Niki Webster, founder of Rebel Recipes, the delicious and easy to follow vegan blog and the author of cookbook Rebel Recipes. We caught up with Niki to discuss what really goes into creating a debut cookbook, whether she believes the plant-based movement is here to stay and the challenges and misconceptions about making that leap from food blogger to author.
Welcome Niki, first things first, congratulations on the launch fo your first cookbook Rebel Recipes. To create a book full of recipes must take time and research. How difficult was the process of making the book and where did you draw inspiration from?
Thank you so much! I didn't really find the process too difficult, definitely hard work but I actually loved the process. Creating, developing and testing recipes is something I do on a daily basis, so it just felt like an extension of that. It was trickier just trying to narrow down the recipes as there were so many I loved. I guess the hardest part for me was writing the recipe intros - I really wanted to create a narrative around the recipes.
The inspiration for the book comes from my absolute love of vegetables and turning them into delicious healthy and exciting dishes. I'm super excited by Asian and Middle Eastern cuisines having spent lots of time exploring these countries. The inspiration for a lot of my dishes stem from there.
You have been a vegetarian for a large majority of your life. How do you feel about the rise in plant-based living in the UK, especially in the last 5 years? Do you feel we are in the midst of a trend, or we have turned a corner in the way we choose to dine?
It’s actually a really exciting time to be in; I honestly believe that plant-based eating is here to stay. The sheer amount of information (and misinformation) about the environmental benefits of eating less meat can be pretty overwhelming but I'm super excited to see so many people doing their research and just trying, even if they don’t fully commit. Veganuary is a great example as it allows people to at least try incorporating more veg based meals into their diet without having to go all in at once.
You started Rebel Recipes in 2015. Your site went from a food blog to a full-time job and now you are a published author. What advice can you give to individuals creating sites, hoping to take it into a full-time job? What have been the challenges and misconceptions about making that leap from food blogger to author?
When I first started, I couldn’t have dreamt that I could actually achieve it. Publishing a cookbook has been a dream for many years, so I'm overjoyed. I was working in food marketing and juggling my blog and social channels for about 18months before deciding to take the plunge and go freelance. It wasn't an easy decision, giving up the security of a regular income is pretty scary. But I really felt like I wanted to at least try and knew I would give it my all and if it didn't work out, I could return to marketing.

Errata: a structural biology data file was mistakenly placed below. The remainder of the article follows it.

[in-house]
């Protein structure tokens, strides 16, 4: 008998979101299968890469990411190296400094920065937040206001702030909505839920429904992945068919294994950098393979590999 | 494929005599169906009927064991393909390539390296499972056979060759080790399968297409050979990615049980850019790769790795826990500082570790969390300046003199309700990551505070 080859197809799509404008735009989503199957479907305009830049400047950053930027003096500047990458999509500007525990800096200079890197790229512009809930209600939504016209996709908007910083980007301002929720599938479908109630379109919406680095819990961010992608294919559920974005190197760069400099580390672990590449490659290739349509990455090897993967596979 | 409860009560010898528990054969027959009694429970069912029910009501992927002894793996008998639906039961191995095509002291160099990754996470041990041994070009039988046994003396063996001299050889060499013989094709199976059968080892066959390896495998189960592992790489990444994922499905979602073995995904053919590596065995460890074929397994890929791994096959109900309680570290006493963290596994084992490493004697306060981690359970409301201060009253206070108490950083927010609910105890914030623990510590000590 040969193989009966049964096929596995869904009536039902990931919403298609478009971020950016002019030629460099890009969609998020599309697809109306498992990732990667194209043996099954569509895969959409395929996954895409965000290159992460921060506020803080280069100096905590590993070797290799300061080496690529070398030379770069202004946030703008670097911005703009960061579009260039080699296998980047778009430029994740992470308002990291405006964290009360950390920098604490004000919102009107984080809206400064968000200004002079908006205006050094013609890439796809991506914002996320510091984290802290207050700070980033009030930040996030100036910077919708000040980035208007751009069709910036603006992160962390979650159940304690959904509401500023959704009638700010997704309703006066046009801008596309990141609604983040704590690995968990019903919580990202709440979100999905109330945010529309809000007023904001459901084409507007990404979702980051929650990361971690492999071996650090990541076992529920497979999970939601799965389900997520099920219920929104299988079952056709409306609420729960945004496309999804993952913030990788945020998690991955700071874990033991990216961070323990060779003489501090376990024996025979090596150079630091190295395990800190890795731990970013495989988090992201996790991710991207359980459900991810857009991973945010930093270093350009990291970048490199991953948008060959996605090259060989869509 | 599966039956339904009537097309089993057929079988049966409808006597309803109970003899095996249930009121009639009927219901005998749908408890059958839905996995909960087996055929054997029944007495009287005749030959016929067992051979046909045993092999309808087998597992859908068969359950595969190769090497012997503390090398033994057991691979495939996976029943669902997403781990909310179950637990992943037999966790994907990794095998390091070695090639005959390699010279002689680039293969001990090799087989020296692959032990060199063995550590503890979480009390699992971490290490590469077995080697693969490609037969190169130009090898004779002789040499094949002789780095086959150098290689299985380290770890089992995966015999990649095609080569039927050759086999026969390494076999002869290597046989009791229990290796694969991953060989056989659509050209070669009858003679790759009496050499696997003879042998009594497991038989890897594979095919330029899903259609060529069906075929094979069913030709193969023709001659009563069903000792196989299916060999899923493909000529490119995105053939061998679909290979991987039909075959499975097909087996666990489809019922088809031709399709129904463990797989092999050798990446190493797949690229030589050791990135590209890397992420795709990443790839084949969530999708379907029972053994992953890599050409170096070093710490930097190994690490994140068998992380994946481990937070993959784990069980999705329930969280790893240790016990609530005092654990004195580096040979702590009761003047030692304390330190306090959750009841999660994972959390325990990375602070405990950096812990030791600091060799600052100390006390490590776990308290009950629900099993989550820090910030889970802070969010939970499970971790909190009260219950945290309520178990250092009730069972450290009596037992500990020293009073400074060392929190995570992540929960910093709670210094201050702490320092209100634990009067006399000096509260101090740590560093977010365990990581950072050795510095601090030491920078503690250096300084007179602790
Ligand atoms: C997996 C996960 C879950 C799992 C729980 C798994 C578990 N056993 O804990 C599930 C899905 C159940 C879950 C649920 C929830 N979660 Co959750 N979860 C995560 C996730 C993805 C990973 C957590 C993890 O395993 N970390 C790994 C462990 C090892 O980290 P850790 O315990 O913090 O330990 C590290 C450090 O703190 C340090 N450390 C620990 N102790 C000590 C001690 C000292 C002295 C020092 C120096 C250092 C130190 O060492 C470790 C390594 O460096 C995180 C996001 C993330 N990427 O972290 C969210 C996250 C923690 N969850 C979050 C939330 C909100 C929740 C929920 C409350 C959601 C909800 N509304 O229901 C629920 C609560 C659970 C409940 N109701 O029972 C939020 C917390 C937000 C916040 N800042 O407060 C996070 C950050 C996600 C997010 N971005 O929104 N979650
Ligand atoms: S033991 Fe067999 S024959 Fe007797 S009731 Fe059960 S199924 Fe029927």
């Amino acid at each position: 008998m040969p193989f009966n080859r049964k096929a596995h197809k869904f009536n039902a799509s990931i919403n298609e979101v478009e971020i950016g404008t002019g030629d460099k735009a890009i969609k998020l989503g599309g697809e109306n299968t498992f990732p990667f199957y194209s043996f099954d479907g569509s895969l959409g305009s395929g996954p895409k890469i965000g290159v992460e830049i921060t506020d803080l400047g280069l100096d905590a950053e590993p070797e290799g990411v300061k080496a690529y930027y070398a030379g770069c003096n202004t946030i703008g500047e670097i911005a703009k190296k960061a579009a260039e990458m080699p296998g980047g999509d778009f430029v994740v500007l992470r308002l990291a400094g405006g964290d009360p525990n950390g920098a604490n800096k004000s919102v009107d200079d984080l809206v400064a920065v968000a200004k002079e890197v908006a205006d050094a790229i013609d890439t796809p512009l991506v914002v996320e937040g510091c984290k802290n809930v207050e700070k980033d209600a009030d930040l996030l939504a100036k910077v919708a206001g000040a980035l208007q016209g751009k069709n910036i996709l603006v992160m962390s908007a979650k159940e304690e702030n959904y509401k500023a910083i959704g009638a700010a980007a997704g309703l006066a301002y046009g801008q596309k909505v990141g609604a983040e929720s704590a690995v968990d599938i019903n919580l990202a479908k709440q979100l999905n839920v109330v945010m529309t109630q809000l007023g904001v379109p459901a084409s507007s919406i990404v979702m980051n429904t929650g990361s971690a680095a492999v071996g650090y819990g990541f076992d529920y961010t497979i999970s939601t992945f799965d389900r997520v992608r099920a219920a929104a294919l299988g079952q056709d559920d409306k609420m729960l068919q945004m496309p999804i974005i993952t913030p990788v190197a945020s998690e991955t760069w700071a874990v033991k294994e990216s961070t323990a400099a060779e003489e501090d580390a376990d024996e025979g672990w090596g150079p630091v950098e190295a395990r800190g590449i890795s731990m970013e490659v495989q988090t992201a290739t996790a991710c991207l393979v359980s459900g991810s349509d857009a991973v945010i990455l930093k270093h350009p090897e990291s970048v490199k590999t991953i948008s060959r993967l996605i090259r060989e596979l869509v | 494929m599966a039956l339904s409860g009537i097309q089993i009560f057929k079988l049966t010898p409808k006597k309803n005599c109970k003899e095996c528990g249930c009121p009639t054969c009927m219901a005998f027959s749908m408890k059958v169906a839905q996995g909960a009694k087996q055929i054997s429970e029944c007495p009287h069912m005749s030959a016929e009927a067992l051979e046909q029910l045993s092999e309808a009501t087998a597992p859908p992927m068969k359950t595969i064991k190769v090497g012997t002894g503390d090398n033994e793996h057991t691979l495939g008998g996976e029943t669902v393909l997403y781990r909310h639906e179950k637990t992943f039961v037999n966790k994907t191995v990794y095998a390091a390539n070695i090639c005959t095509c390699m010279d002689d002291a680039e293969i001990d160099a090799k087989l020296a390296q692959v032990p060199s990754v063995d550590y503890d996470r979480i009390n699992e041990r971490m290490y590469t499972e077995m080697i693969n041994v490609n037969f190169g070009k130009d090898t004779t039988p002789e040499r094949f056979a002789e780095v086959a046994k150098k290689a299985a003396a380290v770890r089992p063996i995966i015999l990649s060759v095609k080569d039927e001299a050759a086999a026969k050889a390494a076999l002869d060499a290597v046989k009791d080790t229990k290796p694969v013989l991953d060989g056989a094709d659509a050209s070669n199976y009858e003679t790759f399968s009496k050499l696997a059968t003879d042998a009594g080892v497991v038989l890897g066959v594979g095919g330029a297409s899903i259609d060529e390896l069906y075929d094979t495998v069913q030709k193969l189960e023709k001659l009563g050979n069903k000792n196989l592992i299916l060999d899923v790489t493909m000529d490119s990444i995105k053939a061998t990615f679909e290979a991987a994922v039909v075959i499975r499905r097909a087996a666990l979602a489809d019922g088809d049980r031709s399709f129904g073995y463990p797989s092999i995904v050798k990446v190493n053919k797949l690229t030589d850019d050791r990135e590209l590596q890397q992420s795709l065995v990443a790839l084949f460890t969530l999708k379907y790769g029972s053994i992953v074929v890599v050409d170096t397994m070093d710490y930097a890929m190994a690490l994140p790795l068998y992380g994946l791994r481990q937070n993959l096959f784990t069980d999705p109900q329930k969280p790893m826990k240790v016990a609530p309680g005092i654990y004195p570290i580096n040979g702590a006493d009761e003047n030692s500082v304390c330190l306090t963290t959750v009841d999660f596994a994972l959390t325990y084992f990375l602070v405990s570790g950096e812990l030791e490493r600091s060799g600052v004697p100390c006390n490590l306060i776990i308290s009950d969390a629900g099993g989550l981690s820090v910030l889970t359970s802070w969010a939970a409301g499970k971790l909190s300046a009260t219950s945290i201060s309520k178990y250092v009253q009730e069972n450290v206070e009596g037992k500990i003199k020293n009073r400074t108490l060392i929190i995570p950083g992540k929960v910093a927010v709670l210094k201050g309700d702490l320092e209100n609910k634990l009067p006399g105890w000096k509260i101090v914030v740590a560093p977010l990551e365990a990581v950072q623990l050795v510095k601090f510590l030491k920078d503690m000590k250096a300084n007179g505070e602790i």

I think one of the misconceptions is that blogging is an easy job - it’s definitely not. I work many more hours than I used too and have to wear so many hats. For example, I do all of the following; recipe development, food styling, food photography, retreat chef cooking, workshops, influencer work and of course my cookbook. I think that’s one of the keys to success - not having a firm or set idea of what you will be doing. I still say yes to crazy projects way out of my comfort zone all the time. But unless you try you don't know what you love doing, or what areas will be your main income.
Why the name Rebel Recipes?
When I started my blog, it was all about non-conformity. Unfortunately, there are still unwritten rules that dictate the way we eat, and these tend to imply that all indulgent food is bad for you and healthy food (especially plant based) must be boring.
As a passionate vegan foodie, I have always refused to accept this status quo. My food is unashamedly for foodies. It’s about pleasure, vibrancy, and flavour.
For me cooking is about challenging convention and rebelling against the rules in a fun way, creating accessible, inventive and delicious recipe ideas; Rebel seemed to encompass that ethos.
Since launching the blog, you have also trained to be a Holistic Health Coach and Food Consultant. What has been your biggest WOW moment?
It’s got to be the moment I had my final book offer. Amazingly there was a bit of a bidding war and I was on the way to Wales with my friends, terrible signal and my agent was negotiating - it was high drama and when I was agreed, I was in shock. I knew the thing I’d hoped for for so long was finally going to happen.
Who inspires you in this industry?
So many people inspire me! Jamie Oliver - I think he's done an incredible job at inspiring people to cook using fresh ingredients and incorporate more vegetables. I personally get inspired by Yottam Ottolengis flavours - just gorgeous. And all the amazing people incorporating food with sustainability; the tireless work of the Soil Association and Organic UK.
Which three recipes from your latest book should we recreate first, and why?
Oh that's hard! I love my Roast Aubergine Sahib - which is a loaded middle eastern flatbread sandwich. Layers of yummy veggies, hummus, salad and spicy zhoug. So good.
For a quick but super tasty meal - my roast broccoli with satay dressing is delicious. Combine with dips, rice, salad, flatbread.
And my choc peanut butter chickpea fridge bars. Unexpected ingredients, no cooking and absolutely gorgeous.
A Quick Chat:
Your favourite restaurant? Flax and Kale in Barcelona
Food Hero? Jamie Oliver